The use of antibodies to alter GAM function also has been under investigation. Systemic administration of neutralizing antibody against CCL2 significantly inhibits the infiltration of microglia/macrophages in mice bearing gliomas [37]. Furthermore, the combination of anti-CCL2 therapy with chemotherapy (temozolomide) significantly prolonged the survival of mice, suggesting a possible new therapeutic approach [37]. Furthermore, antiphosphatidylserine antibody combined with irradiation was also investigated in a rat model of glioblastoma. Antiphosphatidylserine binds to tumor vascular cells exposing phosphatidylserine in response to irradiation and induces antibody-dependent cell-mediated cytotoxicity by CD11b-positive macrophages. This resulted in the death of tumor cells through starvation and significantly increased the median survival time of tumor-bearing animals [38].

Taking advantage of their phagocytic properties, our group is actively pursuing the development of nanoparticles for modulation of microglia/macrophage activity in brain tumors. Carbon nanotubes (CNTs) and cyclodextrin-based polymer are semiselectively taken up by GAMs with no toxicity [39, 40]. These nanoparticles can be used to enhance the uptake of CpG oligonucleotides, an agonist of toll-like receptor 9 (TLR-9), by glioma-associated inflammatory cells. This strategy was used to overcome the local tumor immunosuppression and eradicated gliomas in mice models [41].

Moreover, Kopatz et al. used another approach to boost the phagocytosis property of microglia cells in a glioma model. Microglia were stimulated to express sialic-acid-binding immunoglobulin-like lectin-h (Siglec-h) that bound to intact glioma cells, but not normal brain cells, resulting in the engulfment of tumor cells, a process dependent on DAP12, an adapter molecule, signaling [42].

Microglia/macrophages may also function as delivery vehicle into brain tumors [43]. Baek and colleagues reported using murine macrophages as carriers of nanoshells (NS) into gliomas for photothermal ablation. NS composition efficiently converts absorbed near-infrared light (NIR) into heat and exposure of glioma spheroids infiltrated with NS-loaded macrophages to NIR laser resulted in complete tumor growth inhibition [44].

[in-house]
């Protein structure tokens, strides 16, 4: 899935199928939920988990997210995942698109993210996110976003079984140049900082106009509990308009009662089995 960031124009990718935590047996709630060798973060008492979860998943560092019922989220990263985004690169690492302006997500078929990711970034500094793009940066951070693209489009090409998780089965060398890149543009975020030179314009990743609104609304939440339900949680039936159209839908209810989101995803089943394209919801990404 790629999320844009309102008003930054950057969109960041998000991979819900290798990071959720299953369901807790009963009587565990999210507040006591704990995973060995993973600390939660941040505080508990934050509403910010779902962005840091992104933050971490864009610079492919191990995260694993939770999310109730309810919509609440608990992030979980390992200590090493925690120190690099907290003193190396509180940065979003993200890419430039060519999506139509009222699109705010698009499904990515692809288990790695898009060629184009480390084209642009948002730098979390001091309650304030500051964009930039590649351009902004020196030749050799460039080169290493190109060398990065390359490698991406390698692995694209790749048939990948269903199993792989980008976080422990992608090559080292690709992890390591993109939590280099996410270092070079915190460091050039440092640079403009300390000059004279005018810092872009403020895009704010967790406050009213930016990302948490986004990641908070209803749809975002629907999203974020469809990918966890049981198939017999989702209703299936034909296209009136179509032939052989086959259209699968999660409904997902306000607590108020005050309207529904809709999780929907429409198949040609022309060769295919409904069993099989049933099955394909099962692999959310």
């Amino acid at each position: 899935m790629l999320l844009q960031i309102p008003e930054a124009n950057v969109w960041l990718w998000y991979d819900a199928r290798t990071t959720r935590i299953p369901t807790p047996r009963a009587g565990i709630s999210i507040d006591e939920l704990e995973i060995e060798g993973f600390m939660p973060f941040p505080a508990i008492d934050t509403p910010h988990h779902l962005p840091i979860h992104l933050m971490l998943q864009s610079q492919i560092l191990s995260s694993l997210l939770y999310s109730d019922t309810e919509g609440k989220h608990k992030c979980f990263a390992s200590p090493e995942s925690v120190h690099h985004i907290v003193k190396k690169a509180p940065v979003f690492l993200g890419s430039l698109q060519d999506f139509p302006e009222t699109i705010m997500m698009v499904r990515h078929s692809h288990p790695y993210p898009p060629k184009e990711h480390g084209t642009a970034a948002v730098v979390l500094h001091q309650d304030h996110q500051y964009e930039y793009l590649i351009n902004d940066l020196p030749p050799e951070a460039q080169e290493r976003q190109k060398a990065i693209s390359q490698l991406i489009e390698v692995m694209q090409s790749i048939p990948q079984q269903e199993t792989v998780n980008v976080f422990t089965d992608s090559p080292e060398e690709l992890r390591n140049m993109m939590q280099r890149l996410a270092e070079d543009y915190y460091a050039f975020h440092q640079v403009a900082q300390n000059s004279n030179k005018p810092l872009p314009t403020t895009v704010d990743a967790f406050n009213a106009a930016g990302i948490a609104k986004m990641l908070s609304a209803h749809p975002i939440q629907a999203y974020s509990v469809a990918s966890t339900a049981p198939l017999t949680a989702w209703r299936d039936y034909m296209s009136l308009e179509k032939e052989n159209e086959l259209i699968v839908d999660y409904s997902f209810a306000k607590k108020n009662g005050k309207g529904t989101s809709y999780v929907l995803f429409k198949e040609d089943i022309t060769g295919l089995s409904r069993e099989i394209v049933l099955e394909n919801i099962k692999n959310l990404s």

Other well-known agents can also be used as antiglioma therapies by targeting GAMs. The antibiotic minocycline hydrochloride is a small, highly lipophilic molecule that is readily absorbed after oral administration and capable of crossing the BBB. Markovic et al. have shown that minocycline attenuates the protumorigenic effect of GAMs by inhibiting p38 MAP kinase that is responsible for MT1-MMP upregulation in microglia [45]. Besides, the inhibition of p38 MAPK was also shown to reduce the secretion of pro-inflammatory cytokines from microglia and tumor cells, resulting in a decrease of glioma migration [46]. Moreover, systemic administration of cyclosporine A (CsA) was shown to decrease glioma growth and angiogenesis by inhibiting microglia/macrophages infiltration by inducing cell death and blocking the expression and activity of important enzymes and cytokines required for tumor invasion [47]. Propentofylline (PPF), an atypical methylxanthine and glial modulating agent with anti-inflammatory actions, was also shown to be effective in reducing glioma growth by targeting microglia and possibly decreasing their expression of MMP-9 [48].

Other immunotherapy approaches that target GAMs include stimulation of microglia by IL-12 to increase their phagocytic activity and TNF-related apoptosis inducing ligand (TRAIL) release [49]. Also, stimulation of human GAMs by the TLR3 agonist poly(I:C) results in tumor cell death and inhibition of tumor cell growth and invasion [50]. Finally, because microglia/macrophages express folate receptor β (FRβ), a recombinant immunotoxin to FRβ has been used to deplete GAMs in order to decrease tumor growth [51].

Integrins can also be targeted to attenuate glioma growth. In an organotypic brain culture containing glioma cells, the inhibition of alpha5 beta1 (α5β1) integrin resulted in a significant decrease in tumor growth. Interestingly, depletion of microglia cells abolished the effect of the α5β1 inhibitor on glioma invasion, suggesting that the α5β1 integrin promotes tumor development through interactions with microglia [52].

As new novel strategies are being developed to target GAMs, recent reports suggest the existence of a therapeutic window when such approaches can be utilized. It seems that microglia/macrophage functional impairment may occur relatively late in the course of glioma growth, suggesting that early intervention to target these cells may provide the best therapeutic opportunity [53, 54].

6. Conclusion

GAMs appear to be a heterogeneous cell population with diverse roles in gliomatogenesis. These cells are actively recruited by gliomas and participate in tumor growth, invasion, angiogenesis, and local immunosuppression. A better understanding of their function will be helpful in developing novel therapies against malignant gliomas.